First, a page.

The spray quality is directly linked to the amount of penetration that can be achieved. Smaller droplets tend to float down through the canopy and are deposited on both sides of the leaves. Larger droplets tend to simply strike the upper leaf surfaces and bounce down to lower leaves. It is for this reason that finer spray qualities are recommended for the application of insecticides/fungicides as they are able to penetrate the dense canopy.



The spray quality is directly linked to the degree of coverage that will occur on the leaf surface. Coverage refers to the number of droplets that can be found per unit area on the surface. Finer sprays give better coverage. When droplet size is decreased by one half, eight times the number of droplets will occur.

The spray quality selected should attempt to provide the best penetration and coverage but the limiting factor will always be that off-target drift should not occur.


Nozzle types:

There are many types of nozzles available and these are grouped according to their spray pattern. The two most common types are the flat fan nozzle for herbicide applications and the hollow cone nozzle for fungicide/insecticide applications.

Flat Fan Nozzles

Flat fan nozzles are generally recommended for the application of herbicides. When properly installed and operated they can apply the pesticide uniformly to the target. Proper installation requires that they be overlapped and slightly offset from the adjacent nozzle. Flat fan nozzles are designed to work only at low pressures, namely 100 to 400 kPa. Operating outside the pressure range recommended by the manufacturer will distort the spray pattern and adversely affect uniformity. Even flat fan nozzles are recommended for band applications.

Hollow Cone Nozzles

Hollow cone nozzles are generally recommended for the application of insecticides/fungicides because they can be operated at higher pressures (400 to 2000 kPa) producing a finer spray quality. The uniformity of application is not as good as with flat fan nozzles yet, because the target (developing potato canopy) is a nonuniform surface, this criteria may not be limiting.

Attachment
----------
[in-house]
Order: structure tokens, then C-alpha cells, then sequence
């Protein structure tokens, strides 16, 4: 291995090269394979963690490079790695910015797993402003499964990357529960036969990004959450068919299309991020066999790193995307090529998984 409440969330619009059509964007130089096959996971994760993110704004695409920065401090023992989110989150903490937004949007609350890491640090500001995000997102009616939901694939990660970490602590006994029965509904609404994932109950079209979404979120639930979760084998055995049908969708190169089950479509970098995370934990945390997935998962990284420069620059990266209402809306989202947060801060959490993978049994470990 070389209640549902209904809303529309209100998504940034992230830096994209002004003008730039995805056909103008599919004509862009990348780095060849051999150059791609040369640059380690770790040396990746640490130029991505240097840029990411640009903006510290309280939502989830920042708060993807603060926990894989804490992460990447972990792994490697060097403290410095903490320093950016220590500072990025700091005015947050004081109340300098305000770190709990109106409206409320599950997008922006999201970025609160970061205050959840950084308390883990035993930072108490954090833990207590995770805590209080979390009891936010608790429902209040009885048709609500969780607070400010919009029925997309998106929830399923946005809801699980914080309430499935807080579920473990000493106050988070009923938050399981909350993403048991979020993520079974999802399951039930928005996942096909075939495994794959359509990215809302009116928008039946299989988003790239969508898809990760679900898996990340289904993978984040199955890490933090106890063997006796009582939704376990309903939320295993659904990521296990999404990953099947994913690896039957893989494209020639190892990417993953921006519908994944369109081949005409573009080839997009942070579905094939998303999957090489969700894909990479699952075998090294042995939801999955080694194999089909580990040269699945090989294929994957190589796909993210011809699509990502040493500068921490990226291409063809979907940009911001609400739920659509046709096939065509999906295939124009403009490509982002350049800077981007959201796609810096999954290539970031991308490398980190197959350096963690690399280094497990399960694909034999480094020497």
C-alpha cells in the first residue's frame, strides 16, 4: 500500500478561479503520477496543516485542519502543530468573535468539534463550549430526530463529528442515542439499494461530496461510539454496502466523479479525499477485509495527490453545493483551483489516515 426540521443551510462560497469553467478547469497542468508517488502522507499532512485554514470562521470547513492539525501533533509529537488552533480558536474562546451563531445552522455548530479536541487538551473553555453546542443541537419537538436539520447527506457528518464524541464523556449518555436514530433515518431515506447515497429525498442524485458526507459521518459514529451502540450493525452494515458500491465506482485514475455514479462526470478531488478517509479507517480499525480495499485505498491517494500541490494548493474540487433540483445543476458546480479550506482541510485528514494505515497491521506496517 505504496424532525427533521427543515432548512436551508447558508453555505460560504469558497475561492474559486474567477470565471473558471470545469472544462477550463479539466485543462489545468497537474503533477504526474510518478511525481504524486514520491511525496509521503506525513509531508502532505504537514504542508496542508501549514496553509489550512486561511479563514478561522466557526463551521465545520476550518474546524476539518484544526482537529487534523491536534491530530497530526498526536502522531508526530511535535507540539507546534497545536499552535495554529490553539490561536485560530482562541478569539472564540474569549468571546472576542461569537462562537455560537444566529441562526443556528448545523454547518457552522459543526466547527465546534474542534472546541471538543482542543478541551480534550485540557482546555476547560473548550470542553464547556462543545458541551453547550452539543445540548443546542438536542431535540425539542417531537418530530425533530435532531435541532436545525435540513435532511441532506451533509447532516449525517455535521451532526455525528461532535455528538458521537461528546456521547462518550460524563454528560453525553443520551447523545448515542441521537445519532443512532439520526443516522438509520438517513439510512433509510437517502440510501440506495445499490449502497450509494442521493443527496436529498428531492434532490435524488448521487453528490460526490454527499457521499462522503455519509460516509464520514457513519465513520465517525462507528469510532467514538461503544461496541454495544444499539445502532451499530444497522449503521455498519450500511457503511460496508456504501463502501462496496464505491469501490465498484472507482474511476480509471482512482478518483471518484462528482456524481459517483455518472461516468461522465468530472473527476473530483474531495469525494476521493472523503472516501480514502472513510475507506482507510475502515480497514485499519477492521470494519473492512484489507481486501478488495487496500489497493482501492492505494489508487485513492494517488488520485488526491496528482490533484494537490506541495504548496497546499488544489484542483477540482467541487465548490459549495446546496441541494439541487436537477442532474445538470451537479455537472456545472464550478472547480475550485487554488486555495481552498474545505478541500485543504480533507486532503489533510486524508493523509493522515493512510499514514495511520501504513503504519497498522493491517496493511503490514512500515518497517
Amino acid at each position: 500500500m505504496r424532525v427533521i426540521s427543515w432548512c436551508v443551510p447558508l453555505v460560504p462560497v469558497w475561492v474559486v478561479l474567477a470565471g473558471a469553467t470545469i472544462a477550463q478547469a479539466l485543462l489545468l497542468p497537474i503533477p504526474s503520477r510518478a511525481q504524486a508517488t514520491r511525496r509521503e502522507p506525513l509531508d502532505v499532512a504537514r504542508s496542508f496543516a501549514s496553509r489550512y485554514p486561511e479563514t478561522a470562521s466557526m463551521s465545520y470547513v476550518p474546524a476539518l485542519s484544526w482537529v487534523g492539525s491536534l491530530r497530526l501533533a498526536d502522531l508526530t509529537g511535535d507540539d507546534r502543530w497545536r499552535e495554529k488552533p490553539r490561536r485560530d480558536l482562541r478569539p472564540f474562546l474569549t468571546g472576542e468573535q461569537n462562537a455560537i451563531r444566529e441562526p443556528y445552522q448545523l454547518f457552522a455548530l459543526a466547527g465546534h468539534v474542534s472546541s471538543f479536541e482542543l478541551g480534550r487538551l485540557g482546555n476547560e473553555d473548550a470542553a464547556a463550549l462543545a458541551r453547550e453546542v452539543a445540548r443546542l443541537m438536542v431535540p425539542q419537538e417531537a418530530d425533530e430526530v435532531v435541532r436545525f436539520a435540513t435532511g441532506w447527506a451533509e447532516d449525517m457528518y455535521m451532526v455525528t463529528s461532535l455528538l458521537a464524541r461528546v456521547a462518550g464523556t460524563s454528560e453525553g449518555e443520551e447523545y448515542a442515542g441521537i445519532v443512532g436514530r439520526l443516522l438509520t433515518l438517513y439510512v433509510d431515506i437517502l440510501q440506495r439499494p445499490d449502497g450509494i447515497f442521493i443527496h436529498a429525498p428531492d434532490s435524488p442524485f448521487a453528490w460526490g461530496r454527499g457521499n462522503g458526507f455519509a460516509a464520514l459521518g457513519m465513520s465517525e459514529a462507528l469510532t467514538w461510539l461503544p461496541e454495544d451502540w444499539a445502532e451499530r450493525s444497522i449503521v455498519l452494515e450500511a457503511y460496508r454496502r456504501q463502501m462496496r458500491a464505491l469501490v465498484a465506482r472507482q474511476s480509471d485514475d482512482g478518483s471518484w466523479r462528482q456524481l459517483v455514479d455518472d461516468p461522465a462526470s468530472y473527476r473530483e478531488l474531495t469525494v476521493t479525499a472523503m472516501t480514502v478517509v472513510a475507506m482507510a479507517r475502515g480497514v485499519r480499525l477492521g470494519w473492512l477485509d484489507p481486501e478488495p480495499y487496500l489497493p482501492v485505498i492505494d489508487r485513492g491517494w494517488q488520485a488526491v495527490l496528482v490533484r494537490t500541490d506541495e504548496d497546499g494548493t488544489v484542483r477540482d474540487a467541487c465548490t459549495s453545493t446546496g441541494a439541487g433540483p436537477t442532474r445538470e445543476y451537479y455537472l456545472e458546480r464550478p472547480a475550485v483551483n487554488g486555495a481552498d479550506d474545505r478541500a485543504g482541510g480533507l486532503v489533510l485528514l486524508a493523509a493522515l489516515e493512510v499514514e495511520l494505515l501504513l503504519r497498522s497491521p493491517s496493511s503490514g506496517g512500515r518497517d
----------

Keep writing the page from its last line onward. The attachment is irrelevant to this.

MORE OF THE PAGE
Raindrop Nozzles

The RD Raindrop nozzle is a type of hollow cone nozzle. It uses a standard disc/core nozzle in combination with a specially designed cap. The spray exiting the standard nozzle enters the Raindrop cap and is decelerated in a secondary swirl chamber. Upon exiting from the Raindrop cap the spray velocity is lower resulting in the formation of large drops. Producers using the RD Raindrop nozzle in combination with low pressures should verify that adequate penetration and coverage is obtained.

Rotary atomizers have been used in the application of pesticides to the potato crop. These nozzles use a metering orifice to control the flow rate and centrifugal force to create the droplet size. They produce a narrower range of droplet sizes which can enhance the performance of the pesticide. By simply varying the rotational speed of the nozzle the droplet spectrum can be changed without changing the output rate. It is common practice to reduce the amount of water being applied when using this technology. The efficiency of these units may not be better than that of properly operated standard hydraulic sprayers. Rotary atomizers are more complex and have higher initial and long term maintenance costs.